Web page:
Ben Arfa started on the right flank for the first time in the league this season in Newcastle’s 5-2 defeat at Fulham on January 21 (a game in which he scored), but it was not until March 18, and a 1-0 win at home to Norwich City, that he was included in the same starting line-up as Cissé and Ba. The trio subsequently started in the slick 3-1 win at West Bromwich Albion and last weekend’s 2-0 defeat of Liverpool at St James’ Park. After opening the scoring in the 2-1 defeat at Arsenal, Ben Arfa scored once and created the two other goals at West Brom and was then instrumental in both goals against Liverpool.
Over the course of those recent games, Newcastle’s shape has slowly morphed from a lopsided 4-4-2 into something resembling an orthodox 4-3-3, as Ben Arfa has become the focal point for his side’s attacking play on the right flank and Pardew has responded by adding more ballast to the centre of midfield.
I caught up with my friend Dan Levy last week, to talk about France’s chances at Euro 2012 on the France 24 podcast. We discussed France’s friendly victory over Germany, the likely composition of Les Bleus‘ starting line-up at the tournament, and Laurent Blanc’s stand-off with the French Football Federation over their unwillingness to offer him a new contract. You can listen to our conversation here.
NB: The podcast was recorded before news broke that Éric Abidal requires a liver transplant operation, which is likely to compromise his chances of playing at Euro 2012.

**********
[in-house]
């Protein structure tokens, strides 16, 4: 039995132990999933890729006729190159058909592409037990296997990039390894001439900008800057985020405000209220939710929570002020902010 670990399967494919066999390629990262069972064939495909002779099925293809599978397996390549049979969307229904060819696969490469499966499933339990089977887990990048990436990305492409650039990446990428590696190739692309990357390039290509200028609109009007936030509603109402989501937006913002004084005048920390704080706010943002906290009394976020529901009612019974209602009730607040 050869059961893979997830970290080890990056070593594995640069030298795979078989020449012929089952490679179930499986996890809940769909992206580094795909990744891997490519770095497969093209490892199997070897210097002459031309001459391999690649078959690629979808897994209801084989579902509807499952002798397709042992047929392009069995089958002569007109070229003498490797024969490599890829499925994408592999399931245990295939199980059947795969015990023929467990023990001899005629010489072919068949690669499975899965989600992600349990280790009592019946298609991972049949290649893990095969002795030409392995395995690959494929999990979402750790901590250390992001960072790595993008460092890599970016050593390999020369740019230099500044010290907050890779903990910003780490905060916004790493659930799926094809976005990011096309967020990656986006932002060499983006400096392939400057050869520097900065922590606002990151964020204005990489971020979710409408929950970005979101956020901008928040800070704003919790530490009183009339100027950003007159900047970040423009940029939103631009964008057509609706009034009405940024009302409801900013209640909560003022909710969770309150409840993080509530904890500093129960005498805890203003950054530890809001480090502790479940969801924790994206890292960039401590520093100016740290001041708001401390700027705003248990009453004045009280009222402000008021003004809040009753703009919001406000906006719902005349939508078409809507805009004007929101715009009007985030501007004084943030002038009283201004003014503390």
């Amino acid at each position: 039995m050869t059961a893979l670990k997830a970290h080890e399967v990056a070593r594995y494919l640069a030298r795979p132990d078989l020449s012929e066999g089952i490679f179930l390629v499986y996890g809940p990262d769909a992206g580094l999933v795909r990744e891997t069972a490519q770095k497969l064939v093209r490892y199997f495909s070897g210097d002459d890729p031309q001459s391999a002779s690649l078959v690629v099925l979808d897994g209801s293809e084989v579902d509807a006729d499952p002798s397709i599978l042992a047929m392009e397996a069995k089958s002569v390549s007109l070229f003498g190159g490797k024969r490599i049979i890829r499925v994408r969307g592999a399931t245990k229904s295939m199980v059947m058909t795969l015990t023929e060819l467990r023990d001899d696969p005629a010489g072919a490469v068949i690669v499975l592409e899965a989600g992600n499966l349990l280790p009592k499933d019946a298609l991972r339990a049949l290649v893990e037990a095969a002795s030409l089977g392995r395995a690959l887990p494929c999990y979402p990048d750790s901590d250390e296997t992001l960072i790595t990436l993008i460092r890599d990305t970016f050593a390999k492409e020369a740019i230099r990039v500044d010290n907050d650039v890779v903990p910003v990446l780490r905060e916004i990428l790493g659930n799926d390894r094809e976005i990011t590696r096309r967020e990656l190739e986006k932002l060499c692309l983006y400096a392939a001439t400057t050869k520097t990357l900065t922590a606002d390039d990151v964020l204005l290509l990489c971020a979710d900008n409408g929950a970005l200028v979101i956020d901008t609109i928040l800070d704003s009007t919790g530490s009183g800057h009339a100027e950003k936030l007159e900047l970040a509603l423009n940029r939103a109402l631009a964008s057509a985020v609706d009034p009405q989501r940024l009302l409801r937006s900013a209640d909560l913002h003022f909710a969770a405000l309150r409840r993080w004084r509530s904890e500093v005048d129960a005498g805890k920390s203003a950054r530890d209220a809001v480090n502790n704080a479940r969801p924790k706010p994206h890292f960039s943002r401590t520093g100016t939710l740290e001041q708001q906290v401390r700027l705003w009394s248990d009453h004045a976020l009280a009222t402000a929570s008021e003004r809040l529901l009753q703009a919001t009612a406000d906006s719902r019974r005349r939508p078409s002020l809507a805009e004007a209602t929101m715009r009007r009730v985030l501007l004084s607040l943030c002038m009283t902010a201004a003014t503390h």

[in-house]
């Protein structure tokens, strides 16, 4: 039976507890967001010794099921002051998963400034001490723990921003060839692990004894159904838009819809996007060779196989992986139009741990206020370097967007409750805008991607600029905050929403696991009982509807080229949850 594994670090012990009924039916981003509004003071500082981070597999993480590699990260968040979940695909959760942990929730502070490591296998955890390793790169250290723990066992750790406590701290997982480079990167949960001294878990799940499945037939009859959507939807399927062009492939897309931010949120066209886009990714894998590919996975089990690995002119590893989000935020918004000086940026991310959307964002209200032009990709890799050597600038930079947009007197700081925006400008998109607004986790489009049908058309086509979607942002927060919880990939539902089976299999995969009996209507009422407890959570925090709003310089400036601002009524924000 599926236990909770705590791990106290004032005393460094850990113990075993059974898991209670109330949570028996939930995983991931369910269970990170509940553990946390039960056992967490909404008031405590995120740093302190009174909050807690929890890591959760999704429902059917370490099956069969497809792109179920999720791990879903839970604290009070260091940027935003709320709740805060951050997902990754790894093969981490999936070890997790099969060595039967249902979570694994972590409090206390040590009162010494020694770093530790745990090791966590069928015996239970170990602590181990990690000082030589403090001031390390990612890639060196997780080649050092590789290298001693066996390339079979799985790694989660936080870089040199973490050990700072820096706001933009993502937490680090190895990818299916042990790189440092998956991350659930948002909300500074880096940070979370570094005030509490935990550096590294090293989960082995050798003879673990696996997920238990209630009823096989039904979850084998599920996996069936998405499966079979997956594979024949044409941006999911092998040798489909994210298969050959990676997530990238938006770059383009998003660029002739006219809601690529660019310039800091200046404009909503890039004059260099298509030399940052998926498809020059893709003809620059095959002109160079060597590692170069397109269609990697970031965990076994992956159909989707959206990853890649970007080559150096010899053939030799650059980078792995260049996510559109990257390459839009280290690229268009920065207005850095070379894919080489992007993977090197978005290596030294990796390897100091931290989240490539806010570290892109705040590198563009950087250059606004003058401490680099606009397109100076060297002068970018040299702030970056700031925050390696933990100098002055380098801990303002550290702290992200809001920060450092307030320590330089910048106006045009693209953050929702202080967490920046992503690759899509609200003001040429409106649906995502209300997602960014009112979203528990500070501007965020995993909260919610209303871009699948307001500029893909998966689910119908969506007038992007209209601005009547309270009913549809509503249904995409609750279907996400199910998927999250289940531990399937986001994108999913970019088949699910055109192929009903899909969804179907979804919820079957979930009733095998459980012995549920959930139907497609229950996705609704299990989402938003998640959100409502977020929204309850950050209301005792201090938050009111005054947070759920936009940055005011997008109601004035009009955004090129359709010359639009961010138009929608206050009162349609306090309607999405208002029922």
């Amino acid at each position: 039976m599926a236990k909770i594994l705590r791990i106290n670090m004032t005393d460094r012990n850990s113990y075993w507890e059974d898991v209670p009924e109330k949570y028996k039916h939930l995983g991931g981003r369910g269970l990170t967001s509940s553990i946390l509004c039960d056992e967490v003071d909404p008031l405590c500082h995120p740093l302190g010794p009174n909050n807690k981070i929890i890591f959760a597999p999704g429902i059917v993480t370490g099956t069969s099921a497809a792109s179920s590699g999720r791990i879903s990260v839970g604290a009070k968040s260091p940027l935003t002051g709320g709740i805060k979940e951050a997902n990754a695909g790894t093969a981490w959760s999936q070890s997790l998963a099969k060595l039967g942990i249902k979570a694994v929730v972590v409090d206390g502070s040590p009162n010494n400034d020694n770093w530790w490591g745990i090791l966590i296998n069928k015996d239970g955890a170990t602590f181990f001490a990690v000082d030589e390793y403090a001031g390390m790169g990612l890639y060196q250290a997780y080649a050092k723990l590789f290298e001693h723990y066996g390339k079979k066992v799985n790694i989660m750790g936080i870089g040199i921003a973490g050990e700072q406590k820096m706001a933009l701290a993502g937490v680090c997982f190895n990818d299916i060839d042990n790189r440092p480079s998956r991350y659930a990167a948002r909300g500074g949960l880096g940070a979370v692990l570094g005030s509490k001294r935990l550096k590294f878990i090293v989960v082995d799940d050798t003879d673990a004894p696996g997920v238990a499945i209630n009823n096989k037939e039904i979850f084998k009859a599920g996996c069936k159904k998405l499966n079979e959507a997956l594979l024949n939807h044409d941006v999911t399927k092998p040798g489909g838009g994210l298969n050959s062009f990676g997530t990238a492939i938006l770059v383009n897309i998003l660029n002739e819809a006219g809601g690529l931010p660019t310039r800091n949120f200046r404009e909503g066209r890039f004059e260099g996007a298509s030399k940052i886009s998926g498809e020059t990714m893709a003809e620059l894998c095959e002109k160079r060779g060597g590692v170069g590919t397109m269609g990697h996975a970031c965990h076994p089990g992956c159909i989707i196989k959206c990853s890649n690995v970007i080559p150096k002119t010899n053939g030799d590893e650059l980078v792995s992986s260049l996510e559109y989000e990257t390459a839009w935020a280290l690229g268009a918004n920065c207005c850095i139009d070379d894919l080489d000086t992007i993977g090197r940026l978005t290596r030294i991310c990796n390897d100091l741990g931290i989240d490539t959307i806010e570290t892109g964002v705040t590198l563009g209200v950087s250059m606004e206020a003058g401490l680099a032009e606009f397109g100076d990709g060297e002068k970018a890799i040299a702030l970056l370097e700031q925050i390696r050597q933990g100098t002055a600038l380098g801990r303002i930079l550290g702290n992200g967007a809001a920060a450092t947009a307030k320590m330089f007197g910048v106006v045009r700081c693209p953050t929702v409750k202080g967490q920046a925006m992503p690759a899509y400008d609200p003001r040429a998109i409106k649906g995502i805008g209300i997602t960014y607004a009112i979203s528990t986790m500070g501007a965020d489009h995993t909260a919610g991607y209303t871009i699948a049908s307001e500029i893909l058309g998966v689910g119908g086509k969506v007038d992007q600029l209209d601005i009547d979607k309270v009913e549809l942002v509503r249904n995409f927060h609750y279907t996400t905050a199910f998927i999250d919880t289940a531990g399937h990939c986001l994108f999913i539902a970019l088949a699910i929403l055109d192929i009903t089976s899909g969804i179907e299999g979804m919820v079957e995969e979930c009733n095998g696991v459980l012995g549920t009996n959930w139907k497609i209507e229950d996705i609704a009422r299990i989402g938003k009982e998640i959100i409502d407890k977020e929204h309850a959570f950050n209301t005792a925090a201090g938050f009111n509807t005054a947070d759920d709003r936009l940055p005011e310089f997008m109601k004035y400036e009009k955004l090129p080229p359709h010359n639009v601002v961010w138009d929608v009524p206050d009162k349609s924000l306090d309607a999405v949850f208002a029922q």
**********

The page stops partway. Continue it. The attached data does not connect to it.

For a team protecting an unbeaten record that now stretches to 543 days, France will approach Wednesday night’s friendly against Germany in Bremen with a surprising degree of uncertainty.
Since going down 1-0 at home to Belarus in Laurent Blanc’s first competitive game in charge in September 2010, France have qualified for Euro 2012 – without recourse to the play-offs – and enjoyed friendly wins over England, Brazil and the United States (as well as some forgettable draws against Croatia, Chile and Belgium).
Viewed from the outside, and against a backdrop of the self-inflicted humiliation of the 2010 World Cup, Les Bleus are turning things around. Bubbling beneath the statistics, however, are a multitude of concerns about the team’s style of play and a lack of both experience and leadership within the squad, while an ongoing contract dispute between Blanc and French Football Federation president Noël Le Graët suggests Blanc’s employers remain to be convinced by the direction the team is taking.
Blanc pledged to introduced panache and risk-taking to France’s football following his appointment in the aftermath of the infamous Knysna training ground mutiny, but although France have become solid and difficult to beat, their play has not captured the imagination since the first game of their current 17-match unbeaten run – a 2-0 victory over Bosnia-Herzegovina in Sarajevo that came four days after the setback against Belarus.
Then, a team anchored by a midfield pairing of Yann M’Vila and Alou Diarra, driven forward by the lolloping raids of Abou Diaby and centred around the new-found efficacy of Karim Benzema had hinted at a glorious future for Blanc’s France. Now, although Benzema has gone from strength to strength at Real Madrid, the team has lost its way.
“PARIS — Laurent Blanc tried to emphasise the positives after watching France begin their preparations for Euro 2012 with a lacklustre 1-0 friendly win over the United States at Stade de France on Friday.”
Read my AFP match report here.